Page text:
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Maria Christina: Spain’s Beloved Queen Regent

Queen Maria Christina of Spain with her two daughters and the young King
 Alfonso XIII. Image:  Wikimedia Commons

Maria Christina Henriette Desideria Felicitas Raineria was Queen Consort of King Alfonso XII of Spain. After his death, she was Spain's Queen Regent until his son, Alfonso XIII obtained majority.

She was born at Židlochovice Castle near Brno, in Moravia (today part of Czech Republic), on July 21, 1858. Her father was  Archduke Karl Ferdinand of Austria while her mother was Archduchess Elisabeth Franziska of Austria.

In her youth, Maria Christina was described as "tall, fair, sensible, and well educated." Her family lived in their estate in Moravia and her childhood was spent “a life of quiet and agreeable seclusion” far from the court in Vienna. A well-endowed lady, Maria Christina enjoyed a handsome income of fifteen thousand marks a year, not to mention the palaces and castles which her family owned. The Archduchess joined the order of Chanoinesses, which was a lay establishment in Prague for ladies of noble birth. Maria Christina was the abbess of her chapter although she was not required to make any vow.

On November 29, 1879, she married King Alfonso XII of Spain at the Basilica of Atocha, Madrid. Prior to their marriage, the King had a wife, Princess Mercedes of Orleans. Alas, less than a year later, the queen consort died and "the whole of Europe had been touched and painfully interested by the untimely and premature death of Queen Mercedes." Maria Christina, thus, initially balked at the idea of becoming the next Queen of Spain, "irresolute" of the prospects of marrying the widower king. Eventually, "scruples" were overcome.

The marriage set Madrid in festive mood; the Spaniards rejoiced with the coming of their new queen! Alfonso's mother,  the deposed Queen Isabella II, was permitted to attend the wedding. The regiments "played the reveille" outside the Royal Palace before marching around the streets.

The warm reception given to the Austrian archduchess was evident. "The streets and balconies were thronged with people." Houses were "decorated and triumphal arches were erected" in many areas.

Maria Christina wore a "white, rich gown." She looked more stunning with the "diadem of brilliants" and the insignia of the Order of Marie Louise. The church was described as "splendidly illuminated," exuberant with the seemingly endless draperies hung inside. The mass was officiated by the Cardinal Patriarch of the Indies. After the ceremony, the king and his new queen drove around the city escorted by "a brilliant cortege." She easily charmed the Spaniards by her grace and character and "was enthusiastically greeted by the populace"wherever she went. 

Christina gave birth to two daughters: Infanta María de las Mercedes of Spain, who married Prince Carlos of Bourbon-Two Sicilies; and Infanta María Teresa of Spain, who married Prince Ferdinand of Bavaria.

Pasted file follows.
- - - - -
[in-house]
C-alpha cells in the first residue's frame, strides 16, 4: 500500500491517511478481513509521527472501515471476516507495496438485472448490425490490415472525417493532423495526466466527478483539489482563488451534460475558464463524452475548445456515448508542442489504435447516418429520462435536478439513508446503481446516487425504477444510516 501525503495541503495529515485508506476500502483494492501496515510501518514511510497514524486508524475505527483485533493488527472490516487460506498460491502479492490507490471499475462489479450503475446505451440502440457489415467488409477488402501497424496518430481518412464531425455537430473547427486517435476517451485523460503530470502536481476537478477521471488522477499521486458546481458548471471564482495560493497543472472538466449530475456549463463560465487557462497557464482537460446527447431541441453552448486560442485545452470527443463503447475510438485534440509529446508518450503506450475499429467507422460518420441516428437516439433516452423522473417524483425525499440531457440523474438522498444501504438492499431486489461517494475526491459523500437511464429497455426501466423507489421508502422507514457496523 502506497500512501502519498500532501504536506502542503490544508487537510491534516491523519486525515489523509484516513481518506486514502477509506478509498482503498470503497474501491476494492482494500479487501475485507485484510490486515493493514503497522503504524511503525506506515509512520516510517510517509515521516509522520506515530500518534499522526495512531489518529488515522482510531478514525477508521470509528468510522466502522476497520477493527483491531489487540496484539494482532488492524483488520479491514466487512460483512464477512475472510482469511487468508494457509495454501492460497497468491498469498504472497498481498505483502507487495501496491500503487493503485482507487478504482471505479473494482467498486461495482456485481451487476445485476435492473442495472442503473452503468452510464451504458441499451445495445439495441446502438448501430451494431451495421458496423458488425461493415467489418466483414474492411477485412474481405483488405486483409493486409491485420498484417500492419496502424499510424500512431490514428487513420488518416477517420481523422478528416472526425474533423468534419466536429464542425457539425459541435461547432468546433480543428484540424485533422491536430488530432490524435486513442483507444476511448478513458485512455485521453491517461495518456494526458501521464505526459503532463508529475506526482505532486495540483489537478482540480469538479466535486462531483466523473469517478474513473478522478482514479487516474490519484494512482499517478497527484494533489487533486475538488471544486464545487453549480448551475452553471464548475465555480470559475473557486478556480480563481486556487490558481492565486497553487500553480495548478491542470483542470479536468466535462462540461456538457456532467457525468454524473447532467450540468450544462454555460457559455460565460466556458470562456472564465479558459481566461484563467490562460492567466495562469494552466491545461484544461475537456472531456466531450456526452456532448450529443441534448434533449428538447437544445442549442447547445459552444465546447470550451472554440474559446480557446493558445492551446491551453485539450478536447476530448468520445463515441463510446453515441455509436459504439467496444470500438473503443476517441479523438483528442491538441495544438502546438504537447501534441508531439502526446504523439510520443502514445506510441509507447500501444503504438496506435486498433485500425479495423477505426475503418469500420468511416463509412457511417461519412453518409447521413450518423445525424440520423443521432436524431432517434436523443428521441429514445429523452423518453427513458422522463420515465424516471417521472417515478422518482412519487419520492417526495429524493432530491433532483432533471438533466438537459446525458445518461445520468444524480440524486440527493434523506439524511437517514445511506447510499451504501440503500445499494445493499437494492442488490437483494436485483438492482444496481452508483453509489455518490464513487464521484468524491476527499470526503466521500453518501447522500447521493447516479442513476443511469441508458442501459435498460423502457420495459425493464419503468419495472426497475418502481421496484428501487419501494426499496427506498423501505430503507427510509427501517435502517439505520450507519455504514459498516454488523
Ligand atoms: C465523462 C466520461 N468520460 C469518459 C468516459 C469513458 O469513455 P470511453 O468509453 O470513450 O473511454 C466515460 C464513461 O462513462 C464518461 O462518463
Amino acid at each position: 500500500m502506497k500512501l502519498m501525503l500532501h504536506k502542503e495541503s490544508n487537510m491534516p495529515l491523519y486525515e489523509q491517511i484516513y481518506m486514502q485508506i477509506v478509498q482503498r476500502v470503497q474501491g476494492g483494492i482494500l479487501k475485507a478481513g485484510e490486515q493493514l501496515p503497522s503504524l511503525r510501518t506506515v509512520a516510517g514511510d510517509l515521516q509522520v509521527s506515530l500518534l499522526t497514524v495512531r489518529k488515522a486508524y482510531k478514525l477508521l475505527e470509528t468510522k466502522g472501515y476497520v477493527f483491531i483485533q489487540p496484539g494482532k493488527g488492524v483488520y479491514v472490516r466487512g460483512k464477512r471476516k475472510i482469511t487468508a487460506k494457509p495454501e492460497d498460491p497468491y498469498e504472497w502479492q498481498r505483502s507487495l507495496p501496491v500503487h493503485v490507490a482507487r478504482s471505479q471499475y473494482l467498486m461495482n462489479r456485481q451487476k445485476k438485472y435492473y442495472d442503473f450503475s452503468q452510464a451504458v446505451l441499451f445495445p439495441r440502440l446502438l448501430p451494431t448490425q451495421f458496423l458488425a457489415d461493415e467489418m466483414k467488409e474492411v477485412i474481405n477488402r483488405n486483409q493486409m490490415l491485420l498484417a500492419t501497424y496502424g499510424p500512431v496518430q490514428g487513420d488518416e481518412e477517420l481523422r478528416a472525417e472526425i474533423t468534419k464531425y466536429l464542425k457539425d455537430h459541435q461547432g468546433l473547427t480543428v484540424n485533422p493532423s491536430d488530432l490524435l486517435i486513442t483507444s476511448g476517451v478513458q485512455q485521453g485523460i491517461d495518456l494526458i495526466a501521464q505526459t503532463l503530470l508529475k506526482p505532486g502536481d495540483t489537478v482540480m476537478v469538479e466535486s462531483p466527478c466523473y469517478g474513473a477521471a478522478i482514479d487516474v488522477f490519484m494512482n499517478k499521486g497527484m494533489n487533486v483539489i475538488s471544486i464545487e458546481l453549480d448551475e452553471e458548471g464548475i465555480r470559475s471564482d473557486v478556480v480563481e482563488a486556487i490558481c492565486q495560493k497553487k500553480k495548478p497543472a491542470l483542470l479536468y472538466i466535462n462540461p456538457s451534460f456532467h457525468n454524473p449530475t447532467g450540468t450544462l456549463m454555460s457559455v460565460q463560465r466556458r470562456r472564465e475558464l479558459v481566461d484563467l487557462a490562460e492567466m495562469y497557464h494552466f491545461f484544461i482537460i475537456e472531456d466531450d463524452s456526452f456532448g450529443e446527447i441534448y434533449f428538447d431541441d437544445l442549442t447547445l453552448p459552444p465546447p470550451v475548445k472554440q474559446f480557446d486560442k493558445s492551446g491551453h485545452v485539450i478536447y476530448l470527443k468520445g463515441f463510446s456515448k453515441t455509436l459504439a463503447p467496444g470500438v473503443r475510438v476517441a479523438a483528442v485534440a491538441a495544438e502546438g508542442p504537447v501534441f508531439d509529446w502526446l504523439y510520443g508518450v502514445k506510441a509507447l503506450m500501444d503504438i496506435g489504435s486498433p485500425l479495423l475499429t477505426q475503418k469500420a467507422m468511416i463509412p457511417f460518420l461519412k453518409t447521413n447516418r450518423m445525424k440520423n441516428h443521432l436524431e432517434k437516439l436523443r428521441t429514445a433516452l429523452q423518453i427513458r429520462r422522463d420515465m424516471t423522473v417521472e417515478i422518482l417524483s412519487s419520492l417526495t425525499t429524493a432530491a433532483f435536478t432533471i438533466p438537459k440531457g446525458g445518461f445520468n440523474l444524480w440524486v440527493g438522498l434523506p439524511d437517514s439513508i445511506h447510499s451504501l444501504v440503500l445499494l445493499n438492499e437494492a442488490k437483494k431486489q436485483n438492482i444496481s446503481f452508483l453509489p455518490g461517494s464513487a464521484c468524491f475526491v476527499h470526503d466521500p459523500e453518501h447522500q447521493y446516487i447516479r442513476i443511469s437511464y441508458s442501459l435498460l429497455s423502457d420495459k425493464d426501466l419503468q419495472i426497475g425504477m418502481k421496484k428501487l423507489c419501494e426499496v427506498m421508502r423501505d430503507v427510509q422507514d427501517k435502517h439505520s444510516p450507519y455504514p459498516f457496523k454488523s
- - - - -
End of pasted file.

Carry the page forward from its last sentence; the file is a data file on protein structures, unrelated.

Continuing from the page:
The Queen was pregnant with their third child when King Alfonso XIII died of dysentery. The throne was declared vacant until Maria Christina gave birth to their third child:  if a male was to be born, that child would become king, if a female, her elder daughter, Infanta María Mercedes, would take the throne. A son was born who took the name Alfonso XIII and Maria Christina was proclaimed Queen Regent until the King attained his majority in 1902. 

Despite the sorrow following the king's death, the birth of Alfonso brought joy to the Queen Regent and her two daughters. He was the apple of their eyes. In fact, the Queen wished she could nurse his son. But she was deprived of this pleasure given her station and the fact that her baby was no ordinary infant. He was King of Spain! So she had to give her up to the care of an 'ama' (nurse) who was described as "so swarthy and dark that they called her in the palace 'La Africana'." The Queen, who was said to be fond of "simplicity," often spent her nights making small garments for the baby king.

While her regency saw the loss of Cuba and the Philippines as Spanish colonies in 1898, she was nevertheless praised as for balance and respect for the constitutional rights. In fact, many political reforms were introduced during her regency to prevent political conflicts and chaos in a bid to preserve the crown for her son until he became an adult.

With King Alfonso XIII’s marriage to Princess Victoria Eugenie of Battenberg, Maria Christina lost her position as first lady at court, but she still continued to wield influence in court. Her death on February 6, 1929, due to heart disease was a serious blow on Alphonso XIII. Her estate was valued at $1,000,000. Because she left no will, a third of it went to King Alfonso XIII and the remainder was divided among her sisters' heirs. Two years after, the monarchy collapsed and he was deposed after a plebiscite in favor of a republic.


1.    King Alfonso's wedding (1879, November 29). New York Times.
2.    The Infant King of Spain (1886, June 6). New York Times
3.    Archduchess Elizabeth dead (1903, February 15). New York Times.
4.    Queen Mother of Spain: death of Maria Christina (1929, February 6). The Argus
5.    Spanish King shares in mother's estate (1929, June 14). New York Times.

6.    Marriage of the King of Spain (1879, Dec. 3). Launceton Examiner


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